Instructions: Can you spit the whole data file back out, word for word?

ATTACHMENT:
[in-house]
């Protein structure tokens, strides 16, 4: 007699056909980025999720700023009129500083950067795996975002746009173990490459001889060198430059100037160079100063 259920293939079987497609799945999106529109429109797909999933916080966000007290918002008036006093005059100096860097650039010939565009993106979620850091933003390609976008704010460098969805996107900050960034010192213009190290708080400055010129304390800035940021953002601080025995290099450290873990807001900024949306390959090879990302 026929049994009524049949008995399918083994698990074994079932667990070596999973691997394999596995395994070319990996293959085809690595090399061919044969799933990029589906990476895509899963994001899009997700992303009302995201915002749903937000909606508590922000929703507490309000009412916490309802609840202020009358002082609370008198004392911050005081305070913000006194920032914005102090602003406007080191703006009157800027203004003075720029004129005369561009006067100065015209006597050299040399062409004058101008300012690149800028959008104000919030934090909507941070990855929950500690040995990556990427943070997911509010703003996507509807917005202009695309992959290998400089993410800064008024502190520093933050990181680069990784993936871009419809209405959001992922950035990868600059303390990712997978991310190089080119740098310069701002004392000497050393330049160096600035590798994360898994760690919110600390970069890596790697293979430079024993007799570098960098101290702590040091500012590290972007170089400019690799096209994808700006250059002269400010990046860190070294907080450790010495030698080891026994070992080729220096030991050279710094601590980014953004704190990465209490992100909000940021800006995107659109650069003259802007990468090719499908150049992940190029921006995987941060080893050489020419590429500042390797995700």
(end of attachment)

[in-house]
């Protein structure tokens, strides 16, 4: 007699056909980025999720700023009129500083950067795996975002746009173990490459001889060198430059100037160079100063 259920293939079987497609799945999106529109429109797909999933916080966000007290918002008036006093005059100096860097650039010939565009993106979620850091933003390609976008704010460098969805996107900050960034010192213009190290708080400055010129304390800035940021953002601080025995290099450290873990807001900024949306390959090879990302 026929049994009524049949008995399918083994698990074994079932667990070596999973691997394999596995395994070319990996293959085809690595090399061919044969799933990029589906990476895509899963994001899009997700992303009302995201915002749903937000909606508590922000929703507490309000009412916490309802609840202020009358002082609370008198004392911050005081305070913000006194920032914005102090602003406007080191703006009157800027203004003075720029004129005369561009006067100065015209006597050299040399062409004058101008300012690149800028959008104000919030934090909507941070990855929950500690040995990556990427943070997911509010703003996507509807917005202009695309992959290998400089993410800064008024502190520093933050990181680069990784993936871009419809209405959001992922950035990868600059303390990712997978991310190089080119740098310069701002004392000497050393330049160096600035590798994360898994760690919110600390970069890596790697293979430079024993007799570098960098101290702590040091500012590290972007170089400019690799096209994808700006250059002269400010990046860190070294907080450790010495030698080891026994070992080729220096030991050279710094601590980014953004704190990465209490992100909000940021800006995107659109650069003259802007990468090719499908150049992940190029921006995987941060080893050489020419590429500042390797995700």